Examples 1-3 in the image gallery illustrate, in an non too subtle way, the effects of over, under and correct exposure. Over-exposure causes loss of detail in the bright highlights. In this example it is especially noticeable in the actor's upturned face, as he look straight into the light. Detail and edge definition is also lost from the happy/sad faces on the proscenium arch.
In the case of the under-exposed image, the effect is of a murky, dull overall appearance, with few bright areas and loss of detail in the shadows, particularly noticeable in the indistinct boundary between the actor's hair and the gloom of the darkened stage behind him.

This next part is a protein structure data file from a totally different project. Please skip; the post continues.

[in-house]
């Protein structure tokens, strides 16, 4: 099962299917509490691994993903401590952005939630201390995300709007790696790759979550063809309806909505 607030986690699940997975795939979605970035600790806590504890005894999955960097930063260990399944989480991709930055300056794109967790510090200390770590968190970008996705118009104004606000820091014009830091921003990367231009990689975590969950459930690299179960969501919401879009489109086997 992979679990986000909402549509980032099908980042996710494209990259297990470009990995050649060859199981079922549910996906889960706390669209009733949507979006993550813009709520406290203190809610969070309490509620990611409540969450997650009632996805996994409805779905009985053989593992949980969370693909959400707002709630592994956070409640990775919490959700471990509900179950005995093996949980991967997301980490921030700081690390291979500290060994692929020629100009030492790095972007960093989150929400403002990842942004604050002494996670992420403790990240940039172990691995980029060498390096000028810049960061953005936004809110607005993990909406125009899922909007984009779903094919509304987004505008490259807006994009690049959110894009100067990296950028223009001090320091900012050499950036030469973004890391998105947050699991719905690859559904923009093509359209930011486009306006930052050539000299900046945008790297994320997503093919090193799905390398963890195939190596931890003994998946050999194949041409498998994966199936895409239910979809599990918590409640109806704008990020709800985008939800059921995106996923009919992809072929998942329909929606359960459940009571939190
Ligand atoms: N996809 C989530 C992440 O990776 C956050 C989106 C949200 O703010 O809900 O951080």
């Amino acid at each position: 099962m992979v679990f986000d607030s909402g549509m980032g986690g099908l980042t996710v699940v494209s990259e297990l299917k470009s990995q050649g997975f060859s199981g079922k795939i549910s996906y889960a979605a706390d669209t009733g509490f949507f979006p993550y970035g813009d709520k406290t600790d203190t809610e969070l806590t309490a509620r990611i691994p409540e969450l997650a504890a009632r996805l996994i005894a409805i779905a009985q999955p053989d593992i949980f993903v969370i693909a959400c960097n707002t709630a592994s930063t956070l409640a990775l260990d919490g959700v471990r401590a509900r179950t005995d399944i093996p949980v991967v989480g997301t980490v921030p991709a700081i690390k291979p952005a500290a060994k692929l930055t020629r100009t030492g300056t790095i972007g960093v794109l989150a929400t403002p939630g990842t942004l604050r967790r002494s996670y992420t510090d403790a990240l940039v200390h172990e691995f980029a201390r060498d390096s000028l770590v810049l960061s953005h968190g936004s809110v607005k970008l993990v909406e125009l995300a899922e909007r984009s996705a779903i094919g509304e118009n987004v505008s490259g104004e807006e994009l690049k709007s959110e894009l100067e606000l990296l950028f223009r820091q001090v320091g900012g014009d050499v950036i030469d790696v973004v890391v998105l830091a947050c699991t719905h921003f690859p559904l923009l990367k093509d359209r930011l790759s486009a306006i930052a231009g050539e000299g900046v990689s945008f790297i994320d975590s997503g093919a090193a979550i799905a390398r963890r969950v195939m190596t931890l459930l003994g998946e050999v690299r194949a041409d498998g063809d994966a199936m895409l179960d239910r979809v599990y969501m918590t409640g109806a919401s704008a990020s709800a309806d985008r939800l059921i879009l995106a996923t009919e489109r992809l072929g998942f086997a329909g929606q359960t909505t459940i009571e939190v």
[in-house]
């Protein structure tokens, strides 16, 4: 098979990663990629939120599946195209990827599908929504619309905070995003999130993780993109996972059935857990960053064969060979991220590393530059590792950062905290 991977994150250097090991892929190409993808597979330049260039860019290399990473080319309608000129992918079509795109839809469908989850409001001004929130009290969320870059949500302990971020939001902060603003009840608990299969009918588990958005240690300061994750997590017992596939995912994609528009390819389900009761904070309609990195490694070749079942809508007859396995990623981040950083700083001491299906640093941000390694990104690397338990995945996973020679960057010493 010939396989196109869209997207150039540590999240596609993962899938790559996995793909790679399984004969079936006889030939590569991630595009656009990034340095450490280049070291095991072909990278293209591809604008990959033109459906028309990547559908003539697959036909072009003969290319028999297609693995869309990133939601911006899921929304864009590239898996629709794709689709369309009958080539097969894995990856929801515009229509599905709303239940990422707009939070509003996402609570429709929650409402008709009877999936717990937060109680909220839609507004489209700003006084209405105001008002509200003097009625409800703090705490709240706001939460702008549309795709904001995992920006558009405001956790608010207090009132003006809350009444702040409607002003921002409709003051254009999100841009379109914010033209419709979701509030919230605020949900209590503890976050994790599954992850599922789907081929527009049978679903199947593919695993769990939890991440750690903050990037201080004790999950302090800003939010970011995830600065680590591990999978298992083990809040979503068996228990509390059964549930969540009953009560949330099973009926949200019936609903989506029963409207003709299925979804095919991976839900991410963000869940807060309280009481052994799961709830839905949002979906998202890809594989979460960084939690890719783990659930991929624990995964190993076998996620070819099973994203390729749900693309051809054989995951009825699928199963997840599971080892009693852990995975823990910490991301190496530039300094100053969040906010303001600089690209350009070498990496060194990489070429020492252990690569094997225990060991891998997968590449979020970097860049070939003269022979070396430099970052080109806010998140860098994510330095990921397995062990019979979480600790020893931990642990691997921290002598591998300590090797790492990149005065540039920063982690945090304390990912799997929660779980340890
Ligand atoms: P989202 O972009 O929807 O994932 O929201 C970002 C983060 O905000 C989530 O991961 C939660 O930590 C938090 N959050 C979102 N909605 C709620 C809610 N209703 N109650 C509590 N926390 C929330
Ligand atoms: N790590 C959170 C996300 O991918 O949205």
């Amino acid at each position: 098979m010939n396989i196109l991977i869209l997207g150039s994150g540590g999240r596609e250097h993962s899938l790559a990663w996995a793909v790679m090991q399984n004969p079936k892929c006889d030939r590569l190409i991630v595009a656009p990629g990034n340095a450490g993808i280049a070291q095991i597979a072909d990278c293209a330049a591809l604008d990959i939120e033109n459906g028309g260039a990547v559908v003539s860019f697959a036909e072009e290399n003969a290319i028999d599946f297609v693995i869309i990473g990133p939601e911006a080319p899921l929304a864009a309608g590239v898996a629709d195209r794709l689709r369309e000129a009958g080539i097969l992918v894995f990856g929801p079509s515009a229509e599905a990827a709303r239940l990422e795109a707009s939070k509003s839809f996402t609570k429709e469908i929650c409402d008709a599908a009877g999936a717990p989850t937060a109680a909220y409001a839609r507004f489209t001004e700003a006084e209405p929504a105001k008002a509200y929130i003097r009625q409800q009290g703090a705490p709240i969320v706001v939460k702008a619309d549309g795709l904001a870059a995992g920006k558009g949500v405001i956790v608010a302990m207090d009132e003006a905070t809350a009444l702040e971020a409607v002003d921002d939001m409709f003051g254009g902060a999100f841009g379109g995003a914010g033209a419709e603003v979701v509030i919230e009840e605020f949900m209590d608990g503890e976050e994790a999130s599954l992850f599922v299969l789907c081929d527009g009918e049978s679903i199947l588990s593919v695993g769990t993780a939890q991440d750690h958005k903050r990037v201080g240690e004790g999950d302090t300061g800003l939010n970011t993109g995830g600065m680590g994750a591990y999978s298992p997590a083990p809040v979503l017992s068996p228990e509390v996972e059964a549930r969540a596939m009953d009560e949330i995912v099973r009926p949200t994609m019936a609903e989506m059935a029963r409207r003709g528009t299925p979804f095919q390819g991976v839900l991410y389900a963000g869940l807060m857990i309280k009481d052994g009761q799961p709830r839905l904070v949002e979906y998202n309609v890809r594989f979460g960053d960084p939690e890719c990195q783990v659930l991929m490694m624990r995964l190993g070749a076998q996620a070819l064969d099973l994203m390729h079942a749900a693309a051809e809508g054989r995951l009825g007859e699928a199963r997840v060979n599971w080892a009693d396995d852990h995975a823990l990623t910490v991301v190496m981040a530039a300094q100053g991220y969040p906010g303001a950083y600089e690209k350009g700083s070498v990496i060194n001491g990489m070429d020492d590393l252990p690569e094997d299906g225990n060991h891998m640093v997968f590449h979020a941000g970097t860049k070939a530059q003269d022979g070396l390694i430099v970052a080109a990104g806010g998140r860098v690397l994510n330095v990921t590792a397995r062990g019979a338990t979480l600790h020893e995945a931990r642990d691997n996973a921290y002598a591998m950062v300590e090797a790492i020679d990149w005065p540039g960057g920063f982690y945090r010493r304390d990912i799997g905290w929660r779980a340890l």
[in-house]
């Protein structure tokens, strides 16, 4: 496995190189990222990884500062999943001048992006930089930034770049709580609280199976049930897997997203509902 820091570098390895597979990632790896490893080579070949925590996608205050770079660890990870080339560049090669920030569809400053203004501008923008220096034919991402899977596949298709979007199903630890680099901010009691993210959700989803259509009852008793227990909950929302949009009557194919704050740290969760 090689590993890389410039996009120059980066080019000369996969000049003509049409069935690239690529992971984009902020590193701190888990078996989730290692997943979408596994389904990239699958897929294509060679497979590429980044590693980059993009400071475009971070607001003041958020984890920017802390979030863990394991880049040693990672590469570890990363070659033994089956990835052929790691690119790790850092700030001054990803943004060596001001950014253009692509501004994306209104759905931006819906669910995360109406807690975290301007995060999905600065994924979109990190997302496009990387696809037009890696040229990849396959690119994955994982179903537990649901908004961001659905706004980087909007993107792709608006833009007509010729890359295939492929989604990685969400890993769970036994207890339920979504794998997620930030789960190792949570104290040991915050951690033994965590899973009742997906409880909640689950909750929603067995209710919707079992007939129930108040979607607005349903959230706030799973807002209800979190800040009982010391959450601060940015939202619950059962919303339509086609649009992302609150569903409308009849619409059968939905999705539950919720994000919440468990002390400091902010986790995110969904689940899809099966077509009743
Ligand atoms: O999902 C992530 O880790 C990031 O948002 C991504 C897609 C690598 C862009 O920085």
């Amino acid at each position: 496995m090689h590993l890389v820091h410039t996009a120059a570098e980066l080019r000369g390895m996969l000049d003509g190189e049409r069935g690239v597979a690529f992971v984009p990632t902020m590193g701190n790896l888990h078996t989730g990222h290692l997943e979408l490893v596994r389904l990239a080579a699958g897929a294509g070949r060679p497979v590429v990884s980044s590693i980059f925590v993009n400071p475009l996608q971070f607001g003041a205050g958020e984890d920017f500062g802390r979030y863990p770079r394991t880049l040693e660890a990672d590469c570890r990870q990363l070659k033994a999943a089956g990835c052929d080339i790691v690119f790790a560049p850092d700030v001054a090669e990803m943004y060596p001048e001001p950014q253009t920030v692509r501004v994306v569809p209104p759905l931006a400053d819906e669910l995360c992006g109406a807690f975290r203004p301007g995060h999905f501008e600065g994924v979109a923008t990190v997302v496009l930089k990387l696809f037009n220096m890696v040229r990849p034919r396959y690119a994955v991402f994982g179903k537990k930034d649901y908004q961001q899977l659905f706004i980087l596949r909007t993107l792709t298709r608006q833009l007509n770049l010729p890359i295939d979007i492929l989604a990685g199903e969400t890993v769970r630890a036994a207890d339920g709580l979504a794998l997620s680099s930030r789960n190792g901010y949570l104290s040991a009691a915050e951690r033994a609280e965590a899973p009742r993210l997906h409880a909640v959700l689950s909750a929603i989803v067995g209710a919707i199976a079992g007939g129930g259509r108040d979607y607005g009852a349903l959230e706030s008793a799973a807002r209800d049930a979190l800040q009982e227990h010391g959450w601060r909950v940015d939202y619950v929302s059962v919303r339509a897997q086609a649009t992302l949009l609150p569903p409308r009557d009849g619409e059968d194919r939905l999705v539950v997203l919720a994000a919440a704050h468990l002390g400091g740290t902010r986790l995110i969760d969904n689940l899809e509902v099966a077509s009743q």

The third version walks a fine line between correct and over-exposure. I have allowed the highlights on the upturned face almost to burn out, in order to emphasise the intensity from staring up directly into the light.
The techy details of this shot are: Nikon D300 with 28-70mm f2.8 zoom, at 70mm. The ISO was 2000 giving an optimal exposure of 1/25 second at f3.2, manually metered. I shot this production using a tripod rather than my usual monopod, as the light levels were very, very low through out.